Opus 24 by Thomas Moran is oil on canvas and the technique of the brushstroke plays an important role in this painting. The greatest difference between the styles of the brushstrokes can be observed when comparing the sky and the rest of the painting. The upper part of the sky is predominantly created by diagonal strokes that look like a slight wind. Here the brushstrokes are a bit wider and freer than at the rest of the painting. The style of the strokes that was used for painting the ruins, trees, bushes and rocks is much more deliberate and precise. It is safe to assume that it may be called “more academic.” The accuracy of the brushstrokes is especially evident in the trees and bushes. The leaves of the bushes are so life-like that one may feel that they are actually moving in the wind. The same situation can be observed with rocks at the front. Every single stone is painted in a very realistic manner.
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The painting is made in oil, which was considered the noblest material for serious paintings done by professionals. However, it must be admitted that nowadays the painting is not in a good condition. There are some rather deep cracks, especially at the area of the sky. Opus 24 obviously needs some conservation and restoration.
The painting is of medium size (63.5×114.6 cm). This size can be explained by the nature of the depicted objects and the relatively low density of the painting. If it were larger, it would seem too empty and lifeless. Opus 24 is a horizontal painting and this is absolutely natural as Thomas Moran tried to show the magnitude of the landscape that is rather wide and is composed of various objects, not just the single central one. It must be also mentioned that the horizontal frame of the painting makes it much easier for the viewer to read Moran’s message as it allows the eyes to move from left to right and vice versa. In this way the viewer connects all the elements of the landscape and composes the whole picture. The horizontal way of organizing the composition also gives the viewer an opportunity to look far into the distance and enjoy the perspective that opens in the middle of the painting.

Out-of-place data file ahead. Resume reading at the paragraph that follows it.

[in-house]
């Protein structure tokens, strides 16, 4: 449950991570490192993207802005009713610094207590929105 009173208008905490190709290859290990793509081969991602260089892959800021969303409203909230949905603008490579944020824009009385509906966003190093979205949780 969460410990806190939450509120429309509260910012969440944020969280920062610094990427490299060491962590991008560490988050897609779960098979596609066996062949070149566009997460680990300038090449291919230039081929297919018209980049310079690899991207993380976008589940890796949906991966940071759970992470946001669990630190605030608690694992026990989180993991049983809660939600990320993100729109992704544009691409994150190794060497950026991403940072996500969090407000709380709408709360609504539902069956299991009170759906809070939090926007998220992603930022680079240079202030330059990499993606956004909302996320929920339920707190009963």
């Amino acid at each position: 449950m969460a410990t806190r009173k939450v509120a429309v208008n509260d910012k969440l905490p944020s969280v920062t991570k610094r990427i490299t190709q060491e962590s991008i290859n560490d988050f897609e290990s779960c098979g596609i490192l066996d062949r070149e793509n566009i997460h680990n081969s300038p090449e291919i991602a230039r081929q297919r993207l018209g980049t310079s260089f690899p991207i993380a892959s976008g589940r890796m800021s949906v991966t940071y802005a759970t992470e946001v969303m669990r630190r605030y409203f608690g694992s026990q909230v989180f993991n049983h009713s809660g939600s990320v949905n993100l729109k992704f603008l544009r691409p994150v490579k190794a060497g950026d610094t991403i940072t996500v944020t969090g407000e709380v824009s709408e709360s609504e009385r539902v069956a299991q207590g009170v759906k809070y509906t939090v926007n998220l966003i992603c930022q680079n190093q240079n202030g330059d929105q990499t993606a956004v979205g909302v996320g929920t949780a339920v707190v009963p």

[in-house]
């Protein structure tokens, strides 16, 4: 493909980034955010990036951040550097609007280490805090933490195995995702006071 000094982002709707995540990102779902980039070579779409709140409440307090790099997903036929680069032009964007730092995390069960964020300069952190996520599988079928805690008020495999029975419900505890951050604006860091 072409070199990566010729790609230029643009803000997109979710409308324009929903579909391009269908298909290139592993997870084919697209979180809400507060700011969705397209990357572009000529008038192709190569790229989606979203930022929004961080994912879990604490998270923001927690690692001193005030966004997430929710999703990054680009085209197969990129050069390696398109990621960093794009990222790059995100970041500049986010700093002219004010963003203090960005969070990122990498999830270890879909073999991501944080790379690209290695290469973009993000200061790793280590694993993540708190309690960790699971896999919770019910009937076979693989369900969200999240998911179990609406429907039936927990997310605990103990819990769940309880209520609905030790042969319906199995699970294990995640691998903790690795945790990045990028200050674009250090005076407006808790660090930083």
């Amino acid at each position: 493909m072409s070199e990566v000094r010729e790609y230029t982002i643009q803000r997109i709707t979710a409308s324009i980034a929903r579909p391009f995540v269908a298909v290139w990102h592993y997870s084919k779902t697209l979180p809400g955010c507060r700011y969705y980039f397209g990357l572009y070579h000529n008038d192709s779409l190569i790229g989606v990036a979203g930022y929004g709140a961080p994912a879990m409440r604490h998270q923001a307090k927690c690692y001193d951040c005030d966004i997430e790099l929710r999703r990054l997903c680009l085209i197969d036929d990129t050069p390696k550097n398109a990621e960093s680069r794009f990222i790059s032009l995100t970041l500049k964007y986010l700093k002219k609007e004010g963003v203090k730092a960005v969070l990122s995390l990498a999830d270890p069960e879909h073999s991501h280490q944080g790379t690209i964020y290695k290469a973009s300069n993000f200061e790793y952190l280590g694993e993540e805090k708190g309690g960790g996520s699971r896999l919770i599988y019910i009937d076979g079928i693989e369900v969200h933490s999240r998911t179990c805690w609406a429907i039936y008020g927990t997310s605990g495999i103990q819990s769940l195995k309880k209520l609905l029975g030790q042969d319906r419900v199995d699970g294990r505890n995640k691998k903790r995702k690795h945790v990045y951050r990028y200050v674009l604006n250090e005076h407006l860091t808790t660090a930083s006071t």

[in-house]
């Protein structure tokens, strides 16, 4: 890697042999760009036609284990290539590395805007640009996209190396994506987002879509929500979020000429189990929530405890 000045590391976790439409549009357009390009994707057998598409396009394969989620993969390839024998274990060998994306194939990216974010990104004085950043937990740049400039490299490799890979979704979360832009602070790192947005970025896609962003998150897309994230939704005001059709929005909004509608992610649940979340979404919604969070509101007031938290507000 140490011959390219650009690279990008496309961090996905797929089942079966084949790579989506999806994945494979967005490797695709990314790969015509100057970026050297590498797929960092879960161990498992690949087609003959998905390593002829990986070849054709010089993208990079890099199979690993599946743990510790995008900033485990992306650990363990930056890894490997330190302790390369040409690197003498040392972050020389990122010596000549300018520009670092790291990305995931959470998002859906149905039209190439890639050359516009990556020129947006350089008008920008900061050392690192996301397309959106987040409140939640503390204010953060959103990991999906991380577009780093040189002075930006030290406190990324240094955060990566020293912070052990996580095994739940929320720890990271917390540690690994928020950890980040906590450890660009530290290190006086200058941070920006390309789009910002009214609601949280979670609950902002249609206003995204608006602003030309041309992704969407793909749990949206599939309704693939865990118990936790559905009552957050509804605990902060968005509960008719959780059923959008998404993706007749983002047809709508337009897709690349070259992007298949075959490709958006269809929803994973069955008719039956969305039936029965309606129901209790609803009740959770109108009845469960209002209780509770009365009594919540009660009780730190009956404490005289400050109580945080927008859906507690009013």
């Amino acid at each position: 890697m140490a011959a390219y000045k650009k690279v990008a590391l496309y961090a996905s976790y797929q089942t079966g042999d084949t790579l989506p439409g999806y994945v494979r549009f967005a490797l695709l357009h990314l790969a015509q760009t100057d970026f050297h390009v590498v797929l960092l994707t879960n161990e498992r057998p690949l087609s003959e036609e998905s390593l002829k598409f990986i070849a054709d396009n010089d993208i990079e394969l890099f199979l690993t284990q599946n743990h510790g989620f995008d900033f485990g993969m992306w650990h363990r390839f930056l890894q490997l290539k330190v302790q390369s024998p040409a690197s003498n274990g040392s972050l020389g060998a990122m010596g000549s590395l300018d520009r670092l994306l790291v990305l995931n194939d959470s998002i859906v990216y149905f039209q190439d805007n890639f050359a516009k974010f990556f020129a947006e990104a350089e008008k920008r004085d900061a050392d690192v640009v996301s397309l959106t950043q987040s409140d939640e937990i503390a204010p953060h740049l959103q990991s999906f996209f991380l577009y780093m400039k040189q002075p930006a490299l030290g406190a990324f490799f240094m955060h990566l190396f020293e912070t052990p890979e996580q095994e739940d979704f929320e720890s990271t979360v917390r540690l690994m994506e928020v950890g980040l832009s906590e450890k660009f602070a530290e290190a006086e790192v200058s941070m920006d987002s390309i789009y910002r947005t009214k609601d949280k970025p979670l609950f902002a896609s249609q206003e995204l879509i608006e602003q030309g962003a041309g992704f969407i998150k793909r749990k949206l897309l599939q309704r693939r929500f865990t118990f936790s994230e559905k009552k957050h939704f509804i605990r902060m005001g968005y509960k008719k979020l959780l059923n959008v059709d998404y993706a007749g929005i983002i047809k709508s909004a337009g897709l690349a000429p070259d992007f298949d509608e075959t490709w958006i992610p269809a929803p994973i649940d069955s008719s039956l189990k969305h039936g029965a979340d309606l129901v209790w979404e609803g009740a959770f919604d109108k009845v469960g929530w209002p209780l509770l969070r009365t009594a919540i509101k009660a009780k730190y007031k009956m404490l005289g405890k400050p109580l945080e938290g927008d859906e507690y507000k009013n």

It is interesting to trace certain analogies with another famous painting of the 19th century. There are some parallels with J. M. W. Turner’s work called Modern Rome – Campo Vaccino (1839). It is known that Thomas Moran was fascinated by Turner’s painting and the way he deals with the light and the color in his works. Thurman Wilkins in his book Thomas Moran: Artist of the Mountains says that “coming to maturity at a time when British tradition was still a force in American art, he trained, indeed he steeped, himself in that tradition, especially as it converged in the work of Turner” (Wilkins, 1998). When looking at Moran’s painting very attentively, the realization of Turner’s ideas about light and color is obvious. In other words, it may be assumed that the inspiration for Opus 24 was partially taken from Turner’s magnificent paintings. However, it must be also mentioned that Opus 24 in its turn produced a significant impact on the representatives of the Hudson River School.
To conclude, it is necessary to say that Opus 24' Rome, from the Campagna, Sunset is one of the most tender, thoughtful and at the same time touching landscapes of American art in the 19th century. It is sure to keep the viewer’s attention with the wonderful composition, amazing colors and give him/her some room for thought provoking an excursion into the great past of this scenery.